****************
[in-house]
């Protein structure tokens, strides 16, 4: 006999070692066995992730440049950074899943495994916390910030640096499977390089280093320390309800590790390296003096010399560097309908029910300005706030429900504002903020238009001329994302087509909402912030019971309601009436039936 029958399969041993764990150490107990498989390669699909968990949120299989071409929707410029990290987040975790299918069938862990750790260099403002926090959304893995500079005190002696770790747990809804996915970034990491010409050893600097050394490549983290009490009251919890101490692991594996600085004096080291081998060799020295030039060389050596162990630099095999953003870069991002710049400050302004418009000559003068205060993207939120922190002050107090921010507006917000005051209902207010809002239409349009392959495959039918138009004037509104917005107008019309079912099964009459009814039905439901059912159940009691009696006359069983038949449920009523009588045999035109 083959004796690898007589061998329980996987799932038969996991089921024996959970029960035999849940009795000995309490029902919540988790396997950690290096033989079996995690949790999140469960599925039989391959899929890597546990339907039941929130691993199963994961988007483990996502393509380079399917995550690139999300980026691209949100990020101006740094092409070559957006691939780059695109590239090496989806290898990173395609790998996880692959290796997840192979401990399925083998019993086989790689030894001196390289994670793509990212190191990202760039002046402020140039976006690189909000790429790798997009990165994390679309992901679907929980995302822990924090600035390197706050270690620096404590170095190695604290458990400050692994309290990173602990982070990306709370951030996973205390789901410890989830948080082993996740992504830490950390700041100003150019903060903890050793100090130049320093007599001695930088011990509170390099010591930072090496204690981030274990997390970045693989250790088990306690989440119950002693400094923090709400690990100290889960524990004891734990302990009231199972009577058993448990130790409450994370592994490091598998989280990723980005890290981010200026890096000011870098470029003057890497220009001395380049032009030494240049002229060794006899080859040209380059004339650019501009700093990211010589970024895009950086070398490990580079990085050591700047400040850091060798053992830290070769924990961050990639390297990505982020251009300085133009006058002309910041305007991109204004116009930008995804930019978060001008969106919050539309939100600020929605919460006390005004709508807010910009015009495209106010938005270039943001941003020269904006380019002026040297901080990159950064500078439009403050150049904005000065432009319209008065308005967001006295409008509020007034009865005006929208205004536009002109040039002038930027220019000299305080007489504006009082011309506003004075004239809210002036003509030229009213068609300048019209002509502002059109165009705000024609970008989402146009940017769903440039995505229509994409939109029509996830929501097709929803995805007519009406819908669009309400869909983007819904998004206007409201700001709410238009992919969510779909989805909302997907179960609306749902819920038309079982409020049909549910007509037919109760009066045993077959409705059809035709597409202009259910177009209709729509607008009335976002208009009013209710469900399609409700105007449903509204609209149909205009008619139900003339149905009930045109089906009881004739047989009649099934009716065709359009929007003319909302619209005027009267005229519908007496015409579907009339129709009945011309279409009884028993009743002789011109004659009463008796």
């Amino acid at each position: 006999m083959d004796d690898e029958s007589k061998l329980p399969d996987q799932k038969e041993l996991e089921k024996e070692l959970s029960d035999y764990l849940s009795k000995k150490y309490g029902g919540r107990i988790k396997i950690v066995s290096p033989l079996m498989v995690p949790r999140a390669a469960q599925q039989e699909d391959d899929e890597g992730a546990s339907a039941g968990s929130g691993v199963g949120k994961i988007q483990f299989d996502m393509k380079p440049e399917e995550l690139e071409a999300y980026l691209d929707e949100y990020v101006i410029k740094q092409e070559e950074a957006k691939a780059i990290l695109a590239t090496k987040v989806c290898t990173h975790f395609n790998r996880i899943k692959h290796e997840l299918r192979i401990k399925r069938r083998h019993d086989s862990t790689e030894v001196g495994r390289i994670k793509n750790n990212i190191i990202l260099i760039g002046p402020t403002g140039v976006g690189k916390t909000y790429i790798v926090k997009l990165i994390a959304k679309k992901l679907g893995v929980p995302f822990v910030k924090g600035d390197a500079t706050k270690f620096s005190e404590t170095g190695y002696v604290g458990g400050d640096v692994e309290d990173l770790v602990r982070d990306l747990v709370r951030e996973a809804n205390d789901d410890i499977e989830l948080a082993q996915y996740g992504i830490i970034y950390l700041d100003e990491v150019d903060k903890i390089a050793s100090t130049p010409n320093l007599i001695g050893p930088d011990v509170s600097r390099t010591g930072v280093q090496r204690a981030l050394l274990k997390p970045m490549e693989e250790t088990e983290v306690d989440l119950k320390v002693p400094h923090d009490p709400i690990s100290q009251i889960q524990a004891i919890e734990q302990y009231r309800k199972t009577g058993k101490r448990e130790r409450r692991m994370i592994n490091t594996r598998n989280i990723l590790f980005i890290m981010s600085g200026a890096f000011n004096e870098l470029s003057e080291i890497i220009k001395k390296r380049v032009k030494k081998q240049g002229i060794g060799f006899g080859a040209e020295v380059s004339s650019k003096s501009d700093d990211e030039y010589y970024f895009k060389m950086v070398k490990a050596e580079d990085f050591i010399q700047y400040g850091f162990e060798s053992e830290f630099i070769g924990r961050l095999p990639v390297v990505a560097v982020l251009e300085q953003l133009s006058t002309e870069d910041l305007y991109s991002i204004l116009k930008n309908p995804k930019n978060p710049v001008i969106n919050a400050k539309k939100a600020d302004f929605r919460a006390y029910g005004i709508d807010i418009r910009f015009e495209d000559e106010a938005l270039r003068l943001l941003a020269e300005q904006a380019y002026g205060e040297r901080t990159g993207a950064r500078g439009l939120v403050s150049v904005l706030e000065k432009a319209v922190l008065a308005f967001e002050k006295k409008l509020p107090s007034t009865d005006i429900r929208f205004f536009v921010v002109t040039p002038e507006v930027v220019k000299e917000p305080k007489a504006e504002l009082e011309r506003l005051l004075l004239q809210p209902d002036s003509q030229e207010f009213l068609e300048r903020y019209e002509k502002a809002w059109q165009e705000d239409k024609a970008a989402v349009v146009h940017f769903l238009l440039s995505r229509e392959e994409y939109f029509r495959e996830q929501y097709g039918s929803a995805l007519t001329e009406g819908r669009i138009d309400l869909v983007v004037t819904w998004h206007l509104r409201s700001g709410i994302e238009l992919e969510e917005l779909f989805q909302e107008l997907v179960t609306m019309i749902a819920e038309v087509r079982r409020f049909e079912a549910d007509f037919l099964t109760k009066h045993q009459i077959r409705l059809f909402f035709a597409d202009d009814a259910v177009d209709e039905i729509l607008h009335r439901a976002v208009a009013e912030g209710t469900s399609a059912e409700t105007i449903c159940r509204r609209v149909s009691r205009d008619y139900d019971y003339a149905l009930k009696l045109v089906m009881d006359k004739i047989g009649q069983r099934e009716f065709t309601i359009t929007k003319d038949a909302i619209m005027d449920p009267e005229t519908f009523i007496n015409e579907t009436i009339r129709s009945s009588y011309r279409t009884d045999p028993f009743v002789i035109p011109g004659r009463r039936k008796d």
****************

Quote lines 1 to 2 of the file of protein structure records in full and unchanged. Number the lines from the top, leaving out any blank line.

[in-house]
């Protein structure tokens, strides 16, 4: 006999070692066995992730440049950074899943495994916390910030640096499977390089280093320390309800590790390296003096010399560097309908029910300005706030429900504002903020238009001329994302087509909402912030019971309601009436039936 029958399969041993764990150490107990498989390669699909968990949120299989071409929707410029990290987040975790299918069938862990750790260099403002926090959304893995500079005190002696770790747990809804996915970034990491010409050893600097050394490549983290009490009251919890101490692991594996600085004096080291081998060799020295030039060389050596162990630099095999953003870069991002710049400050302004418009000559003068205060993207939120922190002050107090921010507006917000005051209902207010809002239409349009392959495959039918138009004037509104917005107008019309079912099964009459009814039905439901059912159940009691009696006359069983038949449920009523009588045999035109 083959004796690898007589061998329980996987799932038969996991089921024996959970029960035999849940009795000995309490029902919540988790396997950690290096033989079996995690949790999140469960599925039989391959899929890597546990339907039941929130691993199963994961988007483990996502393509380079399917995550690139999300980026691209949100990020101006740094092409070559957006691939780059695109590239090496989806290898990173395609790998996880692959290796997840192979401990399925083998019993086989790689030894001196390289994670793509990212190191990202760039002046402020140039976006690189909000790429790798997009990165994390679309992901679907929980995302822990924090600035390197706050270690620096404590170095190695604290458990400050692994309290990173602990982070990306709370951030996973205390789901410890989830948080082993996740992504830490950390700041100003150019903060903890050793100090130049320093007599001695930088011990509170390099010591930072090496204690981030274990997390970045693989250790088990306690989440119950002693400094923090709400690990100290889960524990004891734990302990009231199972009577058993448990130790409450994370592994490091598998989280990723980005890290981010200026890096000011870098470029003057890497220009001395380049032009030494240049002229060794006899080859040209380059004339650019501009700093990211010589970024895009950086070398490990580079990085050591700047400040850091060798053992830290070769924990961050990639390297990505982020251009300085133009006058002309910041305007991109204004116009930008995804930019978060001008969106919050539309939100600020929605919460006390005004709508807010910009015009495209106010938005270039943001941003020269904006380019002026040297901080990159950064500078439009403050150049904005000065432009319209008065308005967001006295409008509020007034009865005006929208205004536009002109040039002038930027220019000299305080007489504006009082011309506003004075004239809210002036003509030229009213068609300048019209002509502002059109165009705000024609970008989402146009940017769903440039995505229509994409939109029509996830929501097709929803995805007519009406819908669009309400869909983007819904998004206007409201700001709410238009992919969510779909989805909302997907179960609306749902819920038309079982409020049909549910007509037919109760009066045993077959409705059809035709597409202009259910177009209709729509607008009335976002208009009013209710469900399609409700105007449903509204609209149909205009008619139900003339149905009930045109089906009881004739047989009649099934009716065709359009929007003319909302619209005027009267005229519908007496015409579907009339129709009945011309279409009884028993009743002789011109004659009463008796």